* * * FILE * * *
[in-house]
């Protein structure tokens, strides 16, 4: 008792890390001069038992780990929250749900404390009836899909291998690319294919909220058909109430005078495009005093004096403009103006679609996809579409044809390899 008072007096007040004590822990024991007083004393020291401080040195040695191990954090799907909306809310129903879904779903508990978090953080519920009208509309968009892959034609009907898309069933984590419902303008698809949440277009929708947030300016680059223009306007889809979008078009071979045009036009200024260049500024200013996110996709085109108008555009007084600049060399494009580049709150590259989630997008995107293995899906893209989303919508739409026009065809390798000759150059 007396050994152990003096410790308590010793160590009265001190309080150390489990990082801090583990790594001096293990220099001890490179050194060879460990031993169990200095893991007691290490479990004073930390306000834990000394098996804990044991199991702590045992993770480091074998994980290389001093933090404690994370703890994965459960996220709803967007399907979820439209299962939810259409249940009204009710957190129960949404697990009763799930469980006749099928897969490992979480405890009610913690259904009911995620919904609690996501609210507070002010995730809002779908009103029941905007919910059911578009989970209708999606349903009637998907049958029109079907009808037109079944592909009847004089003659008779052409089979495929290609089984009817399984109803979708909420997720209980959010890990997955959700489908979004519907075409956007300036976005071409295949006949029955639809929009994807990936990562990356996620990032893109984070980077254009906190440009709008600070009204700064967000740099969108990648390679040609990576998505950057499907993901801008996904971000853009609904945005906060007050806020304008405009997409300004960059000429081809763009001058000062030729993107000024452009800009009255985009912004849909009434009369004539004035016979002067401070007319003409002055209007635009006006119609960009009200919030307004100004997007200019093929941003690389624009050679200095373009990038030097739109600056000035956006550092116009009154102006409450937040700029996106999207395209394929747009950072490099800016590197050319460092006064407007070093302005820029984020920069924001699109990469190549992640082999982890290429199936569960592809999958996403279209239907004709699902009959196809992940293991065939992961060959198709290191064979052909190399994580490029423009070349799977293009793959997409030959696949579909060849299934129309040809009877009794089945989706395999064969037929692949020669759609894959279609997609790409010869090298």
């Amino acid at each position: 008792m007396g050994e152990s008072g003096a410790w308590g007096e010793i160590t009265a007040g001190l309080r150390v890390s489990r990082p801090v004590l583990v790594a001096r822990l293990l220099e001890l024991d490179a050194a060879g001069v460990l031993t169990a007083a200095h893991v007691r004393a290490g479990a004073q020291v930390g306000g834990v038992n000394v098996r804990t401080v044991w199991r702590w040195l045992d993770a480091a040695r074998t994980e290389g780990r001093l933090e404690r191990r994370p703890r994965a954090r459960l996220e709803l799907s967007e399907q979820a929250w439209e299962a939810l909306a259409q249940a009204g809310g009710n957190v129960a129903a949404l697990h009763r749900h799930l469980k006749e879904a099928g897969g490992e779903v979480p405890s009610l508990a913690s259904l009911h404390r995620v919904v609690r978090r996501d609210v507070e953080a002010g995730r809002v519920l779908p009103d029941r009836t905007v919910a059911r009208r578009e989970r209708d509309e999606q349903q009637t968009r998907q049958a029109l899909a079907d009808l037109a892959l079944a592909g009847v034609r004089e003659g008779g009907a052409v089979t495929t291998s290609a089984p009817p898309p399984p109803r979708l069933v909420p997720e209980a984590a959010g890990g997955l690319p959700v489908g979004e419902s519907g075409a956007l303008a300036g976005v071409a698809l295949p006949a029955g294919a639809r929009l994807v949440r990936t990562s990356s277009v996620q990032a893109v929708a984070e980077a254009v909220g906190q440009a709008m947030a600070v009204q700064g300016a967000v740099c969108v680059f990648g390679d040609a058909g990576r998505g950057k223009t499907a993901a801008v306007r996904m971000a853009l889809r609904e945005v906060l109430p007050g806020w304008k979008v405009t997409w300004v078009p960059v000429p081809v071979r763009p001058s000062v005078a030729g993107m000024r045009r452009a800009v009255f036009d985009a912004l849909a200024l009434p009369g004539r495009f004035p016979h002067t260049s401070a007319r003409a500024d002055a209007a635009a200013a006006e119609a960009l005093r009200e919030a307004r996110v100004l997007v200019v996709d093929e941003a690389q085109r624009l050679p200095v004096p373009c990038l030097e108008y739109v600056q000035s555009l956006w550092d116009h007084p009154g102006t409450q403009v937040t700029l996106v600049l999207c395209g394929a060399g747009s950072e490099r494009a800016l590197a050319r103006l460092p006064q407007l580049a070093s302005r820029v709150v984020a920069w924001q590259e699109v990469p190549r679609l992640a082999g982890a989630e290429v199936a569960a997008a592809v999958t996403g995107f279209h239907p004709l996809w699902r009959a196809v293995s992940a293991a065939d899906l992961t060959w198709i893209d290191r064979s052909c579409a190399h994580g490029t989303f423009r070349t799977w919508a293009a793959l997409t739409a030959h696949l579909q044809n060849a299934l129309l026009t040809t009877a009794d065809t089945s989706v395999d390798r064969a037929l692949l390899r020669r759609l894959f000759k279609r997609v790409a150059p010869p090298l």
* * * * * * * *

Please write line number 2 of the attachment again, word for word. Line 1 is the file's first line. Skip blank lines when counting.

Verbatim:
């Protein structure tokens, strides 16, 4: 008792890390001069038992780990929250749900404390009836899909291998690319294919909220058909109430005078495009005093004096403009103006679609996809579409044809390899 008072007096007040004590822990024991007083004393020291401080040195040695191990954090799907909306809310129903879904779903508990978090953080519920009208509309968009892959034609009907898309069933984590419902303008698809949440277009929708947030300016680059223009306007889809979008078009071979045009036009200024260049500024200013996110996709085109108008555009007084600049060399494009580049709150590259989630997008995107293995899906893209989303919508739409026009065809390798000759150059 007396050994152990003096410790308590010793160590009265001190309080150390489990990082801090583990790594001096293990220099001890490179050194060879460990031993169990200095893991007691290490479990004073930390306000834990000394098996804990044991199991702590045992993770480091074998994980290389001093933090404690994370703890994965459960996220709803967007399907979820439209299962939810259409249940009204009710957190129960949404697990009763799930469980006749099928897969490992979480405890009610913690259904009911995620919904609690996501609210507070002010995730809002779908009103029941905007919910059911578009989970209708999606349903009637998907049958029109079907009808037109079944592909009847004089003659008779052409089979495929290609089984009817399984109803979708909420997720209980959010890990997955959700489908979004519907075409956007300036976005071409295949006949029955639809929009994807990936990562990356996620990032893109984070980077254009906190440009709008600070009204700064967000740099969108990648390679040609990576998505950057499907993901801008996904971000853009609904945005906060007050806020304008405009997409300004960059000429081809763009001058000062030729993107000024452009800009009255985009912004849909009434009369004539004035016979002067401070007319003409002055209007635009006006119609960009009200919030307004100004997007200019093929941003690389624009050679200095373009990038030097739109600056000035956006550092116009009154102006409450937040700029996106999207395209394929747009950072490099800016590197050319460092006064407007070093302005820029984020920069924001699109990469190549992640082999982890290429199936569960592809999958996403279209239907004709699902009959196809992940293991065939992961060959198709290191064979052909190399994580490029423009070349799977293009793959997409030959696949579909060849299934129309040809009877009794089945989706395999064969037929692949020669759609894959279609997609790409010869090298």